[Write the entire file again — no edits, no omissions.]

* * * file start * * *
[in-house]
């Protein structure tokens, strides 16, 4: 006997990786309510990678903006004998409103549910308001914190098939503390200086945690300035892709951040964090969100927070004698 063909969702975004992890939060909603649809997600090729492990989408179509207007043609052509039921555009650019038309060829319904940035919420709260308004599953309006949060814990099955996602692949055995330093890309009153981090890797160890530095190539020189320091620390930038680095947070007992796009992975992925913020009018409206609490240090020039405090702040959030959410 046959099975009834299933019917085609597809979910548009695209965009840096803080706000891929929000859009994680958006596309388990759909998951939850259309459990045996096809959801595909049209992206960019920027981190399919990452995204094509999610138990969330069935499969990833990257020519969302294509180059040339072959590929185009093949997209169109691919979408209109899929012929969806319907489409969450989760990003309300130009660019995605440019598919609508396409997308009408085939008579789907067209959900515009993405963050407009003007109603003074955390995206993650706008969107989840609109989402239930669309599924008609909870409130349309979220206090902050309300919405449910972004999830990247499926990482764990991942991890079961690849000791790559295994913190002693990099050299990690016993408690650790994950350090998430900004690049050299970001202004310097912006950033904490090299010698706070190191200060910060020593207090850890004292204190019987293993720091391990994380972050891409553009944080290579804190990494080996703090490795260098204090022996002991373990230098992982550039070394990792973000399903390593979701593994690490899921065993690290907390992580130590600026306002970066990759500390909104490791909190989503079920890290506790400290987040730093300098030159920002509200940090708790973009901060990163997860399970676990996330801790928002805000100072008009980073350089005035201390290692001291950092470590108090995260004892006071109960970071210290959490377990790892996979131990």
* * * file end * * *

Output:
[in-house]
């Protein structure tokens, strides 16, 4: 006997990786309510990678903006004998409103549910308001914190098939503390200086945690300035892709951040964090969100927070004698 063909969702975004992890939060909603649809997600090729492990989408179509207007043609052509039921555009650019038309060829319904940035919420709260308004599953309006949060814990099955996602692949055995330093890309009153981090890797160890530095190539020189320091620390930038680095947070007992796009992975992925913020009018409206609490240090020039405090702040959030959410 046959099975009834299933019917085609597809979910548009695209965009840096803080706000891929929000859009994680958006596309388990759909998951939850259309459990045996096809959801595909049209992206960019920027981190399919990452995204094509999610138990969330069935499969990833990257020519969302294509180059040339072959590929185009093949997209169109691919979408209109899929012929969806319907489409969450989760990003309300130009660019995605440019598919609508396409997308009408085939008579789907067209959900515009993405963050407009003007109603003074955390995206993650706008969107989840609109989402239930669309599924008609909870409130349309979220206090902050309300919405449910972004999830990247499926990482764990991942991890079961690849000791790559295994913190002693990099050299990690016993408690650790994950350090998430900004690049050299970001202004310097912006950033904490090299010698706070190191200060910060020593207090850890004292204190019987293993720091391990994380972050891409553009944080290579804190990494080996703090490795260098204090022996002991373990230098992982550039070394990792973000399903390593979701593994690490899921065993690290907390992580130590600026306002970066990759500390909104490791909190989503079920890290506790400290987040730093300098030159920002509200940090708790973009901060990163997860399970676990996330801790928002805000100072008009980073350089005035201390290692001291950092470590108090995260004892006071109960970071210290959490377990790892996979131990």